Behind Chris Petersen, Husky football players get personal
Getting to know you: First-year Huskies coach Chris Peterson tells his players to familiarize themselves with their teammates and the players have bought into it.
Seattle Times staff reporter
Danny Shelton had his doubts.
How, Washington’s senior nose tackle wondered, would him being more friendly with a freshman running back in the spring help the Huskies beat, say, Stanford in September?
But first-year coach Chris Petersen made his orders and Shelton played along, reluctantly.
“I’m not going to lie, I was one of those guys who saw it as a cheesy thing,” Shelton said of Peterson’s ‘get to know your teammates’ rule. “I thought, ‘This is dumb.’”
Now, with two weeks to go before the Huskies kick off the Petersen era at Hawaii, Shelton has become a believer in Petersen’s emphasis on team camaraderie.
At any moment, a UW player may be called upon to make a presentation about the teammate or teammates whose locker is next to his. And, yes, Shelton can say now, he does believe that knowing, for example, where running back Lavon Coleman went to high school (Lompoc, Calif.) is a good thing.
“It’s only going to help us be a better team,” Shelton said.
The bonding began in the spring and has continued into fall camp. As a way to break up the monotony, and as a way to promote cohesiveness, the Huskies have participated in a few fun activities:
They received a tutorial on shooting from UW’S basketball coach Lorenzo Romar and then had a team free-throw shooting contest.
They rode go-karts, with receiver Kendyl Taylor claiming the victory. (The linemen, if you’re wondering, didn’t fare so well in the cramped carts.)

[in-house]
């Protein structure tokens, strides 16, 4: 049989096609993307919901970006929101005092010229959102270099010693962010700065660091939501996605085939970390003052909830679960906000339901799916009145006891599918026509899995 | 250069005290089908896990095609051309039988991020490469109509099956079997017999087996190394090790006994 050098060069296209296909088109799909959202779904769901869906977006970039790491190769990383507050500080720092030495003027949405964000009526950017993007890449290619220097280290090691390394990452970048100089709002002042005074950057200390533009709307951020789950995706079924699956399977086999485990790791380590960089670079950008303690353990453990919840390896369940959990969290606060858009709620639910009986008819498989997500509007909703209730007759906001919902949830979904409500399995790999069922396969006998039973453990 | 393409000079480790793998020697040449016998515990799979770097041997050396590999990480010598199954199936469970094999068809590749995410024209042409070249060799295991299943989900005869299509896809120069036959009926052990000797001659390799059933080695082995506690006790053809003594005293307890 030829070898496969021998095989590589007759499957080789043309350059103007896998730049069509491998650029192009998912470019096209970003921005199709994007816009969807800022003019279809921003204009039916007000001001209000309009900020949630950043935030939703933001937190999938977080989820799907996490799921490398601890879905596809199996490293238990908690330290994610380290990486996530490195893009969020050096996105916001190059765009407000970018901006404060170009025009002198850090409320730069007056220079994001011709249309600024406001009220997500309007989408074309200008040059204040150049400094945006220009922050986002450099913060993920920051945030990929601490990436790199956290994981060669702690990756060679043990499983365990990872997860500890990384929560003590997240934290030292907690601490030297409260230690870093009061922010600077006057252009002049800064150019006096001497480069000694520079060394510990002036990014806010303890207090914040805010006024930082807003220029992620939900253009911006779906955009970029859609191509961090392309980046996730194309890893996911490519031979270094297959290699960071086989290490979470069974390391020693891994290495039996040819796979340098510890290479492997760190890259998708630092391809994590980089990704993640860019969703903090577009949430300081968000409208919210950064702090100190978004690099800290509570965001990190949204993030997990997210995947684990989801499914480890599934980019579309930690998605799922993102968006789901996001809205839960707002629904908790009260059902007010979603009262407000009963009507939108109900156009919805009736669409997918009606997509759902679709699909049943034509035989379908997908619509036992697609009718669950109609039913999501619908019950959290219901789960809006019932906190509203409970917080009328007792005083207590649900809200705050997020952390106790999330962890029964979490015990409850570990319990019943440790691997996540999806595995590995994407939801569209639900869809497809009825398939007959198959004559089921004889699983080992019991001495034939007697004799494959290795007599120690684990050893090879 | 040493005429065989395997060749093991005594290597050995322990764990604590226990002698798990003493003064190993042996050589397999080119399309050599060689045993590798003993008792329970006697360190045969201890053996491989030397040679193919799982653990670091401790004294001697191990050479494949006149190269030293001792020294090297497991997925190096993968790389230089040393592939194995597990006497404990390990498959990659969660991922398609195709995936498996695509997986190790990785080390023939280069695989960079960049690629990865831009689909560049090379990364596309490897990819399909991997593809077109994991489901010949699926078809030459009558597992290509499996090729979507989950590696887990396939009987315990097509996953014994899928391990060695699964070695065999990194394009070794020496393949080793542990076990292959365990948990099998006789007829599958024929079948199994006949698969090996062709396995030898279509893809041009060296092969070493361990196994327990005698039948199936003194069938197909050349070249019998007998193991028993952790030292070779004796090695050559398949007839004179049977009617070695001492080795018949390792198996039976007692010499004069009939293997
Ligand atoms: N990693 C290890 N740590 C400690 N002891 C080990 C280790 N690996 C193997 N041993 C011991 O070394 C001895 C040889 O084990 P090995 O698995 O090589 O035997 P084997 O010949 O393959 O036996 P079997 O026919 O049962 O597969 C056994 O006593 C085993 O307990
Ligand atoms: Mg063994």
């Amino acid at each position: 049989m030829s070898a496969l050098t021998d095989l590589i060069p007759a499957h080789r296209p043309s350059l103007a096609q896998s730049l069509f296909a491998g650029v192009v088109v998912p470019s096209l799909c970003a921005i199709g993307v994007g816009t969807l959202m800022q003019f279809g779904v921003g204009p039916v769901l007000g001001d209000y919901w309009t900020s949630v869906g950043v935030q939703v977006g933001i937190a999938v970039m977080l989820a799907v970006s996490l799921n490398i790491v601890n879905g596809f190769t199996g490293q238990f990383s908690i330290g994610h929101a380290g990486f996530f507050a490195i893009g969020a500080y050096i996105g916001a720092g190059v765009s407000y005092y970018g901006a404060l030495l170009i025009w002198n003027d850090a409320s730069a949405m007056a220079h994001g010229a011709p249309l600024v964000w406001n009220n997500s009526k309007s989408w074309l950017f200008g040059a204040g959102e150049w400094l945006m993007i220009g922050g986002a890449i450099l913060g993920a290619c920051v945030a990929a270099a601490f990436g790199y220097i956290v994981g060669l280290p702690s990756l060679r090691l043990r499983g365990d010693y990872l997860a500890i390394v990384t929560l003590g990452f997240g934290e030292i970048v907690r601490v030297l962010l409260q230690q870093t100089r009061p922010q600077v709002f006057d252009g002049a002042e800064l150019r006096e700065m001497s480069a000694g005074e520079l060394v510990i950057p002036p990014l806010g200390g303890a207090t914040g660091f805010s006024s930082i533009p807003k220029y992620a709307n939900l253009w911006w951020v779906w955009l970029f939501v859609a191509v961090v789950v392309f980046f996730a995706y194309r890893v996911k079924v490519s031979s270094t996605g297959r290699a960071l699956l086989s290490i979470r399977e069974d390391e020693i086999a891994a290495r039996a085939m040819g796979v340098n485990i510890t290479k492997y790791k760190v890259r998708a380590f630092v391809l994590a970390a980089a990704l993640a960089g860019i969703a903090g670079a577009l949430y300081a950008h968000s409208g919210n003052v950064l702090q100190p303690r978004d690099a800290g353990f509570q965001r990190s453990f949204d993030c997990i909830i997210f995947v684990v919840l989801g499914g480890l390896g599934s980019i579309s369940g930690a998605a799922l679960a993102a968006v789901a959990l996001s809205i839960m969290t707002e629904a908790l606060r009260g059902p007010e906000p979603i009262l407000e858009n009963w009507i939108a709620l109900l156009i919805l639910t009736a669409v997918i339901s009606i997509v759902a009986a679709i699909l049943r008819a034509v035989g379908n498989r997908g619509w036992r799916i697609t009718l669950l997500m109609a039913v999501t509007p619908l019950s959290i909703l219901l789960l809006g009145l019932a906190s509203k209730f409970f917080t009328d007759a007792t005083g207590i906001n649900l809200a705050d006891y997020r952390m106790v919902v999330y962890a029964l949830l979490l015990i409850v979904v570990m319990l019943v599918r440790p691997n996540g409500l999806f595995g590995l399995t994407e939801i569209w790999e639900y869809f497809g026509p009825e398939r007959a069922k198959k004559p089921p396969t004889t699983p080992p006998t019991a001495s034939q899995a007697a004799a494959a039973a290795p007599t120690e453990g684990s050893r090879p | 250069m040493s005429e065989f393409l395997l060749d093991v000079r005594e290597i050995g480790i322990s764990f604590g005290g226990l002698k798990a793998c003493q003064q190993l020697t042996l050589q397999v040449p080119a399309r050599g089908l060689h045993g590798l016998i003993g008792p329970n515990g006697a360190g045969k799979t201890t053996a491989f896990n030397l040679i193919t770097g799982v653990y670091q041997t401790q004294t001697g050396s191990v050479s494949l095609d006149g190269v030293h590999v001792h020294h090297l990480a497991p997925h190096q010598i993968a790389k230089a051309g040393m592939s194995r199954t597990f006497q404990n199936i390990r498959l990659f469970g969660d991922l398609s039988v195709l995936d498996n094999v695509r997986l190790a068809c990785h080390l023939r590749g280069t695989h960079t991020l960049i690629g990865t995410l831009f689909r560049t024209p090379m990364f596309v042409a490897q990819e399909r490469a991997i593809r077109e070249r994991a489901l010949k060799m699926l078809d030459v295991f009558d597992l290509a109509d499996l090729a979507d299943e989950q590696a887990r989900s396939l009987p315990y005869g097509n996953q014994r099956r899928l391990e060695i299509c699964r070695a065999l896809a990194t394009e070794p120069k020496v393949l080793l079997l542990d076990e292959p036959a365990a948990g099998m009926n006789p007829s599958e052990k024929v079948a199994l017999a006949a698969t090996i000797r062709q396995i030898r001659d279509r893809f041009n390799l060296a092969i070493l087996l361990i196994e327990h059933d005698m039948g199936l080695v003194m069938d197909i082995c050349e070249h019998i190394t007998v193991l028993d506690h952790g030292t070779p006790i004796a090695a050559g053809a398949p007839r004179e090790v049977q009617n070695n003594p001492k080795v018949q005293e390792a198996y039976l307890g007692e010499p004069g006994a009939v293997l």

They also had a home-run derby — with tennis equipment — inside Husky Stadium.
“Camp can be a grind sometimes — it’s a lot of football for three weeks — so it’s a fun way to kind of take the foot off the gas and relax and bond with your teammates,” sophomore quarterback Jeff Lindquist said.
It remains to be seen whether this culture translates onto the field, but Shelton and others are optimistic.
“It’s different than the old staff did it. I never really thought about team bonding like this,” senior defensive lineman Evan Hudson said. “Our team is coming together — more close-knit than it ever was.
“He (Petersen) has been doing it a long time, and it’s worked for him. I think it’s going to work here, and it’s going to be great.”
• The Huskies held a closed practiced at the Seahawks facility in Renton on Friday. Fall camp formally ends Saturday when the Huskies host a 3 p.m. scrimmage at Husky Stadium. The public is invited to attend. Starting Monday, practices are closed to the media and public.